The U.S. Department of Energy and the Presidential Innovation Fellows invited the public to use the DoE's energy data "to do amazing things." From November 2013 until October 2014, the DoE will conduct four contests, awarding over $100,000 in total prizes for "the best ideas, apps and visualizations that use energy data to help address some of America's biggest challenges."
Some of the predictions are what many of us expect to happen next year. But there are also some interesting, if not surprising, thoughts in this list.
Yes, I agree this post has a very cynical headline. And I wish this was a tale of fiction. Unfortunately, it isn't. Gartner is actually promoting developments along this front.
The companies netting the most from big data at the moment appear to be more focused on optimizing their operations and honing worker productivity. But beware. You can manage anything you can measure, that's true--but that doesn't mean everything you can measure needs managing.
Legions of cyber security analysts will be needed to protect data from cybercriminals on every front. Indeed increased awareness of cybercrime and tactics should be taught to every user too.
For one week, 25,000 attendees in 25 cities will participate in over 200 events as part of the global Big Data Festival, November 18-22. And some cities' are making their events free to attend.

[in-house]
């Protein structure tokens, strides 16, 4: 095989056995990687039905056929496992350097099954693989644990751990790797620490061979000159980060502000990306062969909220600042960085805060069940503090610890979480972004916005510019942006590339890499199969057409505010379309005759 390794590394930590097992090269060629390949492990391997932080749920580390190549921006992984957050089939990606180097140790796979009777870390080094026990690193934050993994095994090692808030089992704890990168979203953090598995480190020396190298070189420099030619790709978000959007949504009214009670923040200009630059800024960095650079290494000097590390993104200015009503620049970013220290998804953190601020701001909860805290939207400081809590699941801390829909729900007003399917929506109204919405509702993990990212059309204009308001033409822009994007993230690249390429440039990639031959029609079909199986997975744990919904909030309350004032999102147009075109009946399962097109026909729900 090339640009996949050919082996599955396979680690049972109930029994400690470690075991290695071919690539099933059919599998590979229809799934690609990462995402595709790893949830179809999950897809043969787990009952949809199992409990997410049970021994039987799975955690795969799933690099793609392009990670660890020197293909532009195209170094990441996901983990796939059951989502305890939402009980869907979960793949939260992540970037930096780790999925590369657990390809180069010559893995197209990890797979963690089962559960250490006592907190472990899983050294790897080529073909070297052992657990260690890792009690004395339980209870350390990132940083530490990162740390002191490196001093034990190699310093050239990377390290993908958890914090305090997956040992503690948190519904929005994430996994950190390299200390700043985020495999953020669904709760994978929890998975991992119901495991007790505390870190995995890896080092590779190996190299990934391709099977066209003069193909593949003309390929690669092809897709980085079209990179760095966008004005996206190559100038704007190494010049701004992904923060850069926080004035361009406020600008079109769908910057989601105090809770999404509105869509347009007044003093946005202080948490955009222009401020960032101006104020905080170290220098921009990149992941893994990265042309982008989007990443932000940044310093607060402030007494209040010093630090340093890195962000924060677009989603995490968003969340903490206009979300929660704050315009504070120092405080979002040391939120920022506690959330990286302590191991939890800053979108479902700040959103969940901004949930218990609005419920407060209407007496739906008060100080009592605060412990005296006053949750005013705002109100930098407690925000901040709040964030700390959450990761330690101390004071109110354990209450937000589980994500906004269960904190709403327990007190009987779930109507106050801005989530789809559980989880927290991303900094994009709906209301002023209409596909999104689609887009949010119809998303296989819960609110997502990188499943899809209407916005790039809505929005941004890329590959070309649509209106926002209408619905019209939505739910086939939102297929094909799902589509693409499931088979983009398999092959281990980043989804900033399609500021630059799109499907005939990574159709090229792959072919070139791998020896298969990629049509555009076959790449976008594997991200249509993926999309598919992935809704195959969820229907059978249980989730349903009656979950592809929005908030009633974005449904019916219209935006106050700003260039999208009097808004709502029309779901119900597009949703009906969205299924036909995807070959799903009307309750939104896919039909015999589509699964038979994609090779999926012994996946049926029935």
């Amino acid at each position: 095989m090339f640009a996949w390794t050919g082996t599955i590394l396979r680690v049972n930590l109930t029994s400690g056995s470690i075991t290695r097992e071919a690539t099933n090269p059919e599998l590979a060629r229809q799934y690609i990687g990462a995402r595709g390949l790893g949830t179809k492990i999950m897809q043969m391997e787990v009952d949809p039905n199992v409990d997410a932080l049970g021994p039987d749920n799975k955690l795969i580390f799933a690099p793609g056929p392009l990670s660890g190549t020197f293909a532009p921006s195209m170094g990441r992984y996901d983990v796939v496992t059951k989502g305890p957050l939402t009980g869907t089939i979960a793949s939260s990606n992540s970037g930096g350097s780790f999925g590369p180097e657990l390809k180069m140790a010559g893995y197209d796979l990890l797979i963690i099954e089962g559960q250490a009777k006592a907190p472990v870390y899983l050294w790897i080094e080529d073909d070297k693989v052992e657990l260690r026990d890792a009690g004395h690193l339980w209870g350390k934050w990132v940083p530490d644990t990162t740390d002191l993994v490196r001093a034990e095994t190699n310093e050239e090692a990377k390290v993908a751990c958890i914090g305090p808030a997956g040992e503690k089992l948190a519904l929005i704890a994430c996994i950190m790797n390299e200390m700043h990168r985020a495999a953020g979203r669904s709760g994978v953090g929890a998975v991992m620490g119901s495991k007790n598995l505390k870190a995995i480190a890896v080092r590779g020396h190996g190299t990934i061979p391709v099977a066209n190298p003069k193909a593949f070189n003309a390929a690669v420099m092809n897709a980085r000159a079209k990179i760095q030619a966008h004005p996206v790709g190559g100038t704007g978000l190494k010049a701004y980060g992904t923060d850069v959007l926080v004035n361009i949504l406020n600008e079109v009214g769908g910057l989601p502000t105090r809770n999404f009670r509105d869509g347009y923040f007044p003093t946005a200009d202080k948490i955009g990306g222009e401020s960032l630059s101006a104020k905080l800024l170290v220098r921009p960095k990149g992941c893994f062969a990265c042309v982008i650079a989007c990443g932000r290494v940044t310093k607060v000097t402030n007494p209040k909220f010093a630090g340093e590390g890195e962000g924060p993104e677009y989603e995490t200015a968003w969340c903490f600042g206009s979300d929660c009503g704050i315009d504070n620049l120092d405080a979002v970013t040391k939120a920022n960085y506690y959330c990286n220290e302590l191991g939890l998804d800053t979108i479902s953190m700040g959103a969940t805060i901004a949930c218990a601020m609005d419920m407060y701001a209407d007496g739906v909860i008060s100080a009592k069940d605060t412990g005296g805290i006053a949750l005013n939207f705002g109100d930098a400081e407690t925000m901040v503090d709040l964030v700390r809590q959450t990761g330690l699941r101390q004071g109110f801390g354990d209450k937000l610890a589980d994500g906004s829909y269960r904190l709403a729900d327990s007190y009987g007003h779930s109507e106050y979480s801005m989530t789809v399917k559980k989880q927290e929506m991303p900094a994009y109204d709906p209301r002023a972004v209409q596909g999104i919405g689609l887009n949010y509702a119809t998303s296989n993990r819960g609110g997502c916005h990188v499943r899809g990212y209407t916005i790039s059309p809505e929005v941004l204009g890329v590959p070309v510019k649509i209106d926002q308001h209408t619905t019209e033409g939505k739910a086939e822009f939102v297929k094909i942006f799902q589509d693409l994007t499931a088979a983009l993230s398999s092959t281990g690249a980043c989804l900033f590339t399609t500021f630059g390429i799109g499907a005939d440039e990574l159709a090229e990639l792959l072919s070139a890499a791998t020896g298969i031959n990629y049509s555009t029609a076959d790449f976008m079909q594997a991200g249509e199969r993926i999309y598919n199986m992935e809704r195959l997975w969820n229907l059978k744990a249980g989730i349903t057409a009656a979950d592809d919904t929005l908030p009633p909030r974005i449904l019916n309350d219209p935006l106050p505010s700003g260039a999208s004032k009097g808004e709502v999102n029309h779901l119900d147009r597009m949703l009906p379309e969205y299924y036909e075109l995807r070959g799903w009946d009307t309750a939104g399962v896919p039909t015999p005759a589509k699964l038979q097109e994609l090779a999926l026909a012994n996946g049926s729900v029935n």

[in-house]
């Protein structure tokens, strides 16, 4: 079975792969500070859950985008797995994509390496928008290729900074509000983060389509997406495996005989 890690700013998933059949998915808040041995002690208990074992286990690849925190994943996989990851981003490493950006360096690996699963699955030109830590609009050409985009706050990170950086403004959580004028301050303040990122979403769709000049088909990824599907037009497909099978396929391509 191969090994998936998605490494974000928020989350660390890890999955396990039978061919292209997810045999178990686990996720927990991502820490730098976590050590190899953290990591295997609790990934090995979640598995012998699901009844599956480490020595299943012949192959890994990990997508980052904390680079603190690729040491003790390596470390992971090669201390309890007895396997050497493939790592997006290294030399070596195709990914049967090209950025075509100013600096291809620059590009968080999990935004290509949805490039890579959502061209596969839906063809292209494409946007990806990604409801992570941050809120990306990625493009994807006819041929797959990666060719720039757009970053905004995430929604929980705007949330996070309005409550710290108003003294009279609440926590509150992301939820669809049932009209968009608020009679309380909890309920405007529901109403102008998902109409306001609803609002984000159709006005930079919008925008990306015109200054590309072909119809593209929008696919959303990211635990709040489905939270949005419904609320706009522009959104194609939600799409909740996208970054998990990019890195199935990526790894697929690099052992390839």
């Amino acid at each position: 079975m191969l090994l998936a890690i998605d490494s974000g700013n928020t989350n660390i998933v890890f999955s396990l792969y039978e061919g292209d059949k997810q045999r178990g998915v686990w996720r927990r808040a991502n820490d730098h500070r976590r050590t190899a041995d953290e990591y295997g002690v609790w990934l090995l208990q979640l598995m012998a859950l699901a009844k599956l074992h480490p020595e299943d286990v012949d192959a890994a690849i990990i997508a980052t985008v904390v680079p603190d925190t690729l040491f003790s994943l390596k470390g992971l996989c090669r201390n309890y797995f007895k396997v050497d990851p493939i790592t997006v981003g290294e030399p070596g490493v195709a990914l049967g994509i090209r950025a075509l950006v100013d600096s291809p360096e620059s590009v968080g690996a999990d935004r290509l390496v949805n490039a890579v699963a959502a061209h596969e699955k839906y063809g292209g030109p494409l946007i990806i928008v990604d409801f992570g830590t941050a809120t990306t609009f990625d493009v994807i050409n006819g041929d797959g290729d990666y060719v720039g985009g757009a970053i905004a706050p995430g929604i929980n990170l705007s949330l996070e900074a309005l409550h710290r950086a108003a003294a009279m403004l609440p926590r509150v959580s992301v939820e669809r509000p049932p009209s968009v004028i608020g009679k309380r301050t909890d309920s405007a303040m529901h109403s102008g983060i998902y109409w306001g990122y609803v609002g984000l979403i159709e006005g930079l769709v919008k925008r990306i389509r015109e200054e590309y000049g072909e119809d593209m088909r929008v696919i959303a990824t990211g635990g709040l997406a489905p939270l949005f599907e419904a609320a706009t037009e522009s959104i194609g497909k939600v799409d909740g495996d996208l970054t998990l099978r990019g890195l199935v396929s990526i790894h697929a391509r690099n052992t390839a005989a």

Foster Provost, professor of information systems and NEC faculty fellow at New York University's Stern School of Business, said that it's still "very early in the business" and thus the understanding of what data science is and what data scientists do has yet to be well-defined. "The industry hasn't reached a consensus on what data scientists should know," he said.
Politics may make strange bedfellows but market forces make odd frenemies. Read the article to get details on this new and puzzling alliance.
It is imperative to our country's economic survival that we use big data to improve our education system and not just to declare some students as unprofitable to institutions and bar them from it altogether.
Gartner is right about big data projects proceeding slowly in the corporate world. People are still figuring out how exactly big data works. But that doesn't mean data scientists are patiently waiting on their corporate bosses to give the green light or for more challenging projects to come their way. Indeed, if they don't feel satisfied with their work, they just may develop "predictive data envy" and move on to another company.